McGrath immediately turned defiant following the report.
“I remain focused on my public service job and will not be drawn into the distraction of other’s toxic, partisan politics,” McGrath wrote in one Facebook post.
But after four days, he was out of a job.
As the severance deal became public, Hogan swiftly moved to distance himself from McGrath.
Hogan was expected to be a witness for the prosecution during McGrath’s federal trial, as were other top aides to the governor. One of the charges against McGrath centered around his alleged misrepresentation of Hogan’s support for the severance, and the trial could have shed light on the he-said, he-said issue.
And though McGrath was forced out of the powerful position of chief of staff, his trouble was only beginning.
State lawmakers quickly opened an investigation.
“It immediately appeared that someone who was highly placed in the then-governor’s office was self-dealing from another part of the government,” said Del. Marc Korman, a key figure in the legislative investigation, which was opened at the behest of House of Delegates Speaker Adrienne A. Jones and Senate President Bill Ferguson.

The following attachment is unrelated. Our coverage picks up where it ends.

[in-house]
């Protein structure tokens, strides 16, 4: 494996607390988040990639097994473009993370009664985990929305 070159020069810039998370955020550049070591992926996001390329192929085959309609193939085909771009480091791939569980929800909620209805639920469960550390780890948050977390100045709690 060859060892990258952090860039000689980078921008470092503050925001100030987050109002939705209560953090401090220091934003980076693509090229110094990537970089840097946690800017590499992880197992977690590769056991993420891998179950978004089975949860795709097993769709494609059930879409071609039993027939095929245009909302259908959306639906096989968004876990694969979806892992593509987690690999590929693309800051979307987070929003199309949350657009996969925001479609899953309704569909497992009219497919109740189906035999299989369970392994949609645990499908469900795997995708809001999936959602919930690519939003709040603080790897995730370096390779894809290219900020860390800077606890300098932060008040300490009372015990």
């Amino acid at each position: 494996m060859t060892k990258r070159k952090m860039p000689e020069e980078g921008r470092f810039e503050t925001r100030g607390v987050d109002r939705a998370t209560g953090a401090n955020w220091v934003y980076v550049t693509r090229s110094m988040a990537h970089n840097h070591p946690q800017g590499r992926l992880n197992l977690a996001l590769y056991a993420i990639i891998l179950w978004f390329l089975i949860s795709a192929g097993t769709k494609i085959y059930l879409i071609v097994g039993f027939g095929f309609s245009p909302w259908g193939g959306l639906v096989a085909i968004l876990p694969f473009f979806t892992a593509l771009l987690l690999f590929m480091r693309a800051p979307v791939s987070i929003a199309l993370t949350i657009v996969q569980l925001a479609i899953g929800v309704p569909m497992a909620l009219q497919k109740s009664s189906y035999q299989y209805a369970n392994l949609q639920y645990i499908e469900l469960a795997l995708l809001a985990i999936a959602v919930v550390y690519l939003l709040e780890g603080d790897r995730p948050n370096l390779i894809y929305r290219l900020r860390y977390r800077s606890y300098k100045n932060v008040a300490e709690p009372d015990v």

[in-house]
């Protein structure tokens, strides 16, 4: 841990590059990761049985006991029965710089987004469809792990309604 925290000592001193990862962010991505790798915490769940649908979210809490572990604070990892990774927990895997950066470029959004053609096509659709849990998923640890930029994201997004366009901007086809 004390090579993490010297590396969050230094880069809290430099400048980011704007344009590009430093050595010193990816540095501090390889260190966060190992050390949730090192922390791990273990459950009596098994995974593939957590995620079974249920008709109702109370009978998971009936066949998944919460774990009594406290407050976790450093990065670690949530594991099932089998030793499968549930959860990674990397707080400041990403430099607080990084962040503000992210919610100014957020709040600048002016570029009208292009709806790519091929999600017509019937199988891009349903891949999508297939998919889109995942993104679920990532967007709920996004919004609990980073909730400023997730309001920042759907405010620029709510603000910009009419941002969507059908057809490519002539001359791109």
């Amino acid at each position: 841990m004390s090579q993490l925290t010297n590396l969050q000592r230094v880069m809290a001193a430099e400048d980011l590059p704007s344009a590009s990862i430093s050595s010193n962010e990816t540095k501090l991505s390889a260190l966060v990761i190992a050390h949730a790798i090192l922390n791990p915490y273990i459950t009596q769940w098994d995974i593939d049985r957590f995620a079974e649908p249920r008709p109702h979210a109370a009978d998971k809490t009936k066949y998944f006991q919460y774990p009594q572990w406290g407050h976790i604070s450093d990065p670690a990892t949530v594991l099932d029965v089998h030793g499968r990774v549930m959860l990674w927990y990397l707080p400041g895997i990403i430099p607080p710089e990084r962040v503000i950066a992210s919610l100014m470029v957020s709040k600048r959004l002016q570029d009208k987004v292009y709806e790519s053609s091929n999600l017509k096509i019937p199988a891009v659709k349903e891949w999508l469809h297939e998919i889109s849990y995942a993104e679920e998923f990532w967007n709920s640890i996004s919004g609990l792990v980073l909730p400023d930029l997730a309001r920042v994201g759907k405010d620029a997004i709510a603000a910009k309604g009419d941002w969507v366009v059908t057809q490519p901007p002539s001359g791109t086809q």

“The severance was the headline, but we learned about many other concerning things,” said Korman, a Montgomery County Democrat who is now his party’s majority leader in the House of Delegates. The committee dug up evidence of extensive travel, high expenses and an “aloofness he had toward his job.”
“The overall perception that he was creating was that he was a Fortune 500 CEO, instead of the executive director of a part of state government,” Korman said.
When McGrath had a chance to explain himself to lawmakers under oath, he stubbornly and repeatedly invoked his Fifth Amendment right not to testify at least 170 times.
The oversight investigation by lawmakers unearthed alleged wrongdoing by McGrath, including improper payments for a Harvard University leadership course and a donation to an art museum in Easton.
Meanwhile, a criminal investigation was also underway, though law enforcement kept it tight-lipped. The existence of the investigation was confirmed more than a year later, on Oct. 5, 2021, when McGrath was charged simultaneously in U.S. District Court in Baltimore and Anne Arundel County Circuit Court on a series of criminal counts, including wire fraud, theft, wiretapping and misconduct in office.